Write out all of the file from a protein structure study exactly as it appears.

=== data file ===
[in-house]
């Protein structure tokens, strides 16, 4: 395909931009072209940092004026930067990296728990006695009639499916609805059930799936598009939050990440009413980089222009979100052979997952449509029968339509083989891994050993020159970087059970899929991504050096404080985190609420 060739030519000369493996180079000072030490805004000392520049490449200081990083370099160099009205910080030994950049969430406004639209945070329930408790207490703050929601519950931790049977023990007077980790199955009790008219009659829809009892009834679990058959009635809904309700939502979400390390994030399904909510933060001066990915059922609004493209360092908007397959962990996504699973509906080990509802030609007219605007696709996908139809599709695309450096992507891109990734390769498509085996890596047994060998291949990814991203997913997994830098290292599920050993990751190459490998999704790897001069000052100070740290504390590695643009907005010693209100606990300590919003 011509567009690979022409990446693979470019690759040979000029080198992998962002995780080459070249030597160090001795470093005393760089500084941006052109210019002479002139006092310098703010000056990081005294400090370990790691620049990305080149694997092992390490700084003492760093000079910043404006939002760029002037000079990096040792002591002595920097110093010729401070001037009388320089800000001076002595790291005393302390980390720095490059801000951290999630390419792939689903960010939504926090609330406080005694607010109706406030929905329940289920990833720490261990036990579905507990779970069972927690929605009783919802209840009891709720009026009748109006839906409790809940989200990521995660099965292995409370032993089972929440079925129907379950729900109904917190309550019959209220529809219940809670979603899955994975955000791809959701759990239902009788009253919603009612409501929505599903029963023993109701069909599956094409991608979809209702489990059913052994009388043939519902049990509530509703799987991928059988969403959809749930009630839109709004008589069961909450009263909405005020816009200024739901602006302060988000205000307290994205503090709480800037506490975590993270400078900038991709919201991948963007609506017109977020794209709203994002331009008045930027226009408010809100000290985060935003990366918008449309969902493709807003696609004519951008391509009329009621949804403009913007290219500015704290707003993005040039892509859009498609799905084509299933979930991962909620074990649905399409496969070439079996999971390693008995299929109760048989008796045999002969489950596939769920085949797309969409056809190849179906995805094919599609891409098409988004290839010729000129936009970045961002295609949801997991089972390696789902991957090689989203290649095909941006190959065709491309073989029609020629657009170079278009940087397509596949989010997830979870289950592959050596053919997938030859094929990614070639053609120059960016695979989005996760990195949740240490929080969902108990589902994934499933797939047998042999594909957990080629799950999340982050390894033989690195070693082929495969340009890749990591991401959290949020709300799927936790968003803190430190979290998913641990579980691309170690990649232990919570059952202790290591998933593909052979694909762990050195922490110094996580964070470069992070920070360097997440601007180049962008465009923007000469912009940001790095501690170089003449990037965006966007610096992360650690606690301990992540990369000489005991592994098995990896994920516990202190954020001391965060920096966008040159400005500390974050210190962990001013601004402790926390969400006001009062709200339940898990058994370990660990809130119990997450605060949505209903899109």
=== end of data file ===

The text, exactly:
[in-house]
């Protein structure tokens, strides 16, 4: 395909931009072209940092004026930067990296728990006695009639499916609805059930799936598009939050990440009413980089222009979100052979997952449509029968339509083989891994050993020159970087059970899929991504050096404080985190609420 060739030519000369493996180079000072030490805004000392520049490449200081990083370099160099009205910080030994950049969430406004639209945070329930408790207490703050929601519950931790049977023990007077980790199955009790008219009659829809009892009834679990058959009635809904309700939502979400390390994030399904909510933060001066990915059922609004493209360092908007397959962990996504699973509906080990509802030609007219605007696709996908139809599709695309450096992507891109990734390769498509085996890596047994060998291949990814991203997913997994830098290292599920050993990751190459490998999704790897001069000052100070740290504390590695643009907005010693209100606990300590919003 011509567009690979022409990446693979470019690759040979000029080198992998962002995780080459070249030597160090001795470093005393760089500084941006052109210019002479002139006092310098703010000056990081005294400090370990790691620049990305080149694997092992390490700084003492760093000079910043404006939002760029002037000079990096040792002591002595920097110093010729401070001037009388320089800000001076002595790291005393302390980390720095490059801000951290999630390419792939689903960010939504926090609330406080005694607010109706406030929905329940289920990833720490261990036990579905507990779970069972927690929605009783919802209840009891709720009026009748109006839906409790809940989200990521995660099965292995409370032993089972929440079925129907379950729900109904917190309550019959209220529809219940809670979603899955994975955000791809959701759990239902009788009253919603009612409501929505599903029963023993109701069909599956094409991608979809209702489990059913052994009388043939519902049990509530509703799987991928059988969403959809749930009630839109709004008589069961909450009263909405005020816009200024739901602006302060988000205000307290994205503090709480800037506490975590993270400078900038991709919201991948963007609506017109977020794209709203994002331009008045930027226009408010809100000290985060935003990366918008449309969902493709807003696609004519951008391509009329009621949804403009913007290219500015704290707003993005040039892509859009498609799905084509299933979930991962909620074990649905399409496969070439079996999971390693008995299929109760048989008796045999002969489950596939769920085949797309969409056809190849179906995805094919599609891409098409988004290839010729000129936009970045961002295609949801997991089972390696789902991957090689989203290649095909941006190959065709491309073989029609020629657009170079278009940087397509596949989010997830979870289950592959050596053919997938030859094929990614070639053609120059960016695979989005996760990195949740240490929080969902108990589902994934499933797939047998042999594909957990080629799950999340982050390894033989690195070693082929495969340009890749990591991401959290949020709300799927936790968003803190430190979290998913641990579980691309170690990649232990919570059952202790290591998933593909052979694909762990050195922490110094996580964070470069992070920070360097997440601007180049962008465009923007000469912009940001790095501690170089003449990037965006966007610096992360650690606690301990992540990369000489005991592994098995990896994920516990202190954020001391965060920096966008040159400005500390974050210190962990001013601004402790926390969400006001009062709200339940898990058994370990660990809130119990997450605060949505209903899109």